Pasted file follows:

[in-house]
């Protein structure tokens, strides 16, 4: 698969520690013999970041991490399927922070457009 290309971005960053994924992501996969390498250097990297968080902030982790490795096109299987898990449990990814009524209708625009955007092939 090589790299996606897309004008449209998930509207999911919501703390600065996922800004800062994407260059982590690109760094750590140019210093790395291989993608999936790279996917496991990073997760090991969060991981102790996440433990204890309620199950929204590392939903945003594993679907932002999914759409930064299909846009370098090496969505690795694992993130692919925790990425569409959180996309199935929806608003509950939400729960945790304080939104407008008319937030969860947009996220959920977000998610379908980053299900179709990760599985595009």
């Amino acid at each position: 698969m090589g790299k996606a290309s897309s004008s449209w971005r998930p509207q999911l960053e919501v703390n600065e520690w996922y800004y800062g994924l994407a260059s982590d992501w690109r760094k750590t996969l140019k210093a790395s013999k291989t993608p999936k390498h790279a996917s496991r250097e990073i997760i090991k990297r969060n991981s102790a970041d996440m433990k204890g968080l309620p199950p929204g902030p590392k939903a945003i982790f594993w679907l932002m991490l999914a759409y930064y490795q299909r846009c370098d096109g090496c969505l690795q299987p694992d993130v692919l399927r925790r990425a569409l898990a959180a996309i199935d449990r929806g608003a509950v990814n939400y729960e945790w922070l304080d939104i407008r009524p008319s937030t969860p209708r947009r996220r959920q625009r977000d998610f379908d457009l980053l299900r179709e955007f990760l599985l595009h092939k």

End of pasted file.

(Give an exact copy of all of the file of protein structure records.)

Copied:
[in-house]
């Protein structure tokens, strides 16, 4: 698969520690013999970041991490399927922070457009 290309971005960053994924992501996969390498250097990297968080902030982790490795096109299987898990449990990814009524209708625009955007092939 090589790299996606897309004008449209998930509207999911919501703390600065996922800004800062994407260059982590690109760094750590140019210093790395291989993608999936790279996917496991990073997760090991969060991981102790996440433990204890309620199950929204590392939903945003594993679907932002999914759409930064299909846009370098090496969505690795694992993130692919925790990425569409959180996309199935929806608003509950939400729960945790304080939104407008008319937030969860947009996220959920977000998610379908980053299900179709990760599985595009």
């Amino acid at each position: 698969m090589g790299k996606a290309s897309s004008s449209w971005r998930p509207q999911l960053e919501v703390n600065e520690w996922y800004y800062g994924l994407a260059s982590d992501w690109r760094k750590t996969l140019k210093a790395s013999k291989t993608p999936k390498h790279a996917s496991r250097e990073i997760i090991k990297r969060n991981s102790a970041d996440m433990k204890g968080l309620p199950p929204g902030p590392k939903a945003i982790f594993w679907l932002m991490l999914a759409y930064y490795q299909r846009c370098d096109g090496c969505l690795q299987p694992d993130v692919l399927r925790r990425a569409l898990a959180a996309i199935d449990r929806g608003a509950v990814n939400y729960e945790w922070l304080d939104i407008r009524p008319s937030t969860p209708r947009r996220r959920q625009r977000d998610f379908d457009l980053l299900r179709e955007f990760l599985l595009h092939k």